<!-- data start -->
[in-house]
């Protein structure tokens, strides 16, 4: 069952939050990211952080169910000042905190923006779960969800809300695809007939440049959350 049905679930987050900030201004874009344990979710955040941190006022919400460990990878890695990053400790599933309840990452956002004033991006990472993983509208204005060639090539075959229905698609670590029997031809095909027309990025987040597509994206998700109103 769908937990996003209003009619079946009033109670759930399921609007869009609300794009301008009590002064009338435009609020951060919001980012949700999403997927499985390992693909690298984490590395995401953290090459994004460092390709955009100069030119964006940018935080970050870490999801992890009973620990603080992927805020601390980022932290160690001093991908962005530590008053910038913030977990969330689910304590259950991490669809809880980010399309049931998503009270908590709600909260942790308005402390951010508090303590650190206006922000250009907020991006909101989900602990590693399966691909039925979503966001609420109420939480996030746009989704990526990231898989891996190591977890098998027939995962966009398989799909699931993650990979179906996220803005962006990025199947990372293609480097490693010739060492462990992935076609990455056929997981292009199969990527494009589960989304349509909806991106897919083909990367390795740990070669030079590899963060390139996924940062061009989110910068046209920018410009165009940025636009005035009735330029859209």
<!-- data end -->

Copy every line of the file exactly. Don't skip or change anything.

[in-house]
């Protein structure tokens, strides 16, 4: 069952939050990211952080169910000042905190923006779960969800809300695809007939440049959350 049905679930987050900030201004874009344990979710955040941190006022919400460990990878890695990053400790599933309840990452956002004033991006990472993983509208204005060639090539075959229905698609670590029997031809095909027309990025987040597509994206998700109103 769908937990996003209003009619079946009033109670759930399921609007869009609300794009301008009590002064009338435009609020951060919001980012949700999403997927499985390992693909690298984490590395995401953290090459994004460092390709955009100069030119964006940018935080970050870490999801992890009973620990603080992927805020601390980022932290160690001093991908962005530590008053910038913030977990969330689910304590259950991490669809809880980010399309049931998503009270908590709600909260942790308005402390951010508090303590650190206006922000250009907020991006909101989900602990590693399966691909039925979503966001609420109420939480996030746009989704990526990231898989891996190591977890098998027939995962966009398989799909699931993650990979179906996220803005962006990025199947990372293609480097490693010739060492462990992935076609990455056929997981292009199969990527494009589960989304349509909806991106897919083909990367390795740990070669030079590899963060390139996924940062061009989110910068046209920018410009165009940025636009005035009735330029859209």